When you shop for pet food, you can find organic foods, raw foods, foods for indoor cats, foods for cats with hairballs, food for high-energy dogs, tiny dogs, obese dogs and all dogs in between. You’ll also see foods marketed as “premium,” “ultra-premium” or “super-premium.” What makes them different from Brand X at the grocery store?

“Premium foods are not always better than grocery store foods, but manufacturers of premium diets may use more expensive ingredients, have better quality control, do more research and analysis of their diets and feed them to animals in a controlled setting to ensure they are nutritionally complete,” says Craig Datz, a clinical assistant professor at University of Missouri College of Veterinary Medicine in Columbia, Mo.

Will a pricey niche pet food protect my dog or cat from the bugs and toxins that can contaminate grains and meats?
Not necessarily. Premium products have pluses, but no pet-food manufacturer is exempt from human error or just plain bad luck.

What kind of testing is done?
Some companies analyze each batch of food before releasing it for sale, while others do so only if a problem is suspected, Datz says.

But testing food prior to sale probably would not have helped in the Menu Foods recall. After the problem was recognized, the food was tested extensively for all known toxins that tend to occur in foods and was negative for all of them, says Richard Goldstein, associate professor of medicine at Cornell University’s College of Veterinary Medicine in Ithaca, N.Y., where pet-food samples were tested by the New York State Animal Health Diagnostic Center. “This substance was picked up on a very wide screening type of test. It’s not a substance you would have initially thought to look for,” he says.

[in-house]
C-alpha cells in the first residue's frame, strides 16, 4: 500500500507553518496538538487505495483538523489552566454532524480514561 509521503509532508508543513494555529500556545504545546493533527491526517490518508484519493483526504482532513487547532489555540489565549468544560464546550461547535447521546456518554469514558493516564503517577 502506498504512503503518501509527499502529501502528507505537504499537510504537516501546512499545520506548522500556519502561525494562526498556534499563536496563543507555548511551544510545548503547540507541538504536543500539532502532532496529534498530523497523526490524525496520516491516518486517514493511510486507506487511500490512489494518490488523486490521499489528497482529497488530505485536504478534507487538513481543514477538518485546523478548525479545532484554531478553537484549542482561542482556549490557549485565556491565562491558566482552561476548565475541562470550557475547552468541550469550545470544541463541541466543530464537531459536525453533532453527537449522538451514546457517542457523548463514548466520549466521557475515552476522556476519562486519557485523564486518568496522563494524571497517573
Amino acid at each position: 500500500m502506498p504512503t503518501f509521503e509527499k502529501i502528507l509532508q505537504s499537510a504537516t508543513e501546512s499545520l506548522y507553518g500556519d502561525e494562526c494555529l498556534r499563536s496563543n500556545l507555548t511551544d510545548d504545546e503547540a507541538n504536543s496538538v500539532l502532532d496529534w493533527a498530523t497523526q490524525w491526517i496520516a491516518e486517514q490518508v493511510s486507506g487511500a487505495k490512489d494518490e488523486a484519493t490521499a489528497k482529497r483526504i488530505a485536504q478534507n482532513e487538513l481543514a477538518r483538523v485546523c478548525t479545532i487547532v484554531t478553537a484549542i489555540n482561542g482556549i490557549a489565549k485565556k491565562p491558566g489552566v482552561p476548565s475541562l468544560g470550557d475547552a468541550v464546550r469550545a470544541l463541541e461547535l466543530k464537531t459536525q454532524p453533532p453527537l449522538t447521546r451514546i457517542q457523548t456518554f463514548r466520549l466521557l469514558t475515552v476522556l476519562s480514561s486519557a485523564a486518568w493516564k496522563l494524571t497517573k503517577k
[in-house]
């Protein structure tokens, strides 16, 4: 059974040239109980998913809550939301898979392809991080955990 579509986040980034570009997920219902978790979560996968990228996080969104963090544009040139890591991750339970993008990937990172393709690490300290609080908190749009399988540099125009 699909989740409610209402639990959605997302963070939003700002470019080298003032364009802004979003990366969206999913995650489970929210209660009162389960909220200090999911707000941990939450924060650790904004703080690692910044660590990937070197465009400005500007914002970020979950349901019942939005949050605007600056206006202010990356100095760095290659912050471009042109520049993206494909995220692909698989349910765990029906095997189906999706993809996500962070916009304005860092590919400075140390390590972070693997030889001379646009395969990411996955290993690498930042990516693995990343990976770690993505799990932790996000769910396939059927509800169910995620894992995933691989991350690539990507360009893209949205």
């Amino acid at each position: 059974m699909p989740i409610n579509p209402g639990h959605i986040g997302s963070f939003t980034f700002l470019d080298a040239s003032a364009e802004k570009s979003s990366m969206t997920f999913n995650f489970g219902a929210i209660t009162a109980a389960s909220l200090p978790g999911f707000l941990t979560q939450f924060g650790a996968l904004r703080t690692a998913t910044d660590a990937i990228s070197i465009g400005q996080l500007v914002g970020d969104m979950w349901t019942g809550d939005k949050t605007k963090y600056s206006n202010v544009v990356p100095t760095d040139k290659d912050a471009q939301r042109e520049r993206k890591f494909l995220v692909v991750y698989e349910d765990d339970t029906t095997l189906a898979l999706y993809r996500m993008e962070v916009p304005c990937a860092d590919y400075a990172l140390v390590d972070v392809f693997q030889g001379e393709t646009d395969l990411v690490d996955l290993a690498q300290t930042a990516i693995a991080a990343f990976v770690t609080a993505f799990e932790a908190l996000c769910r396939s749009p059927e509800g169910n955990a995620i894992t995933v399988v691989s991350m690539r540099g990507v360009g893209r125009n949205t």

Should I buy organic pet food?
Feeding an organic diet can’t hurt, but it’s no guarantee against contamination. Although organic foods can be expected to be free of pesticides or other chemicals, some toxins occur naturally.

Would a homemade diet be better for my pet?
Some people haven’t bought commercial pet food in years. They prepare their own, using the same meats and other ingredients they’d eat themselves.

“It’s bewildering to me why a fresh, varied, unprocessed diet based on whole foods is understood to be good for humans, but only a processed, packaged, unvarying commercial diet is good for dogs,” says Christie Keith of San Francisco, who breeds and shows Scottish deerhounds and writes frequently about pet nutrition.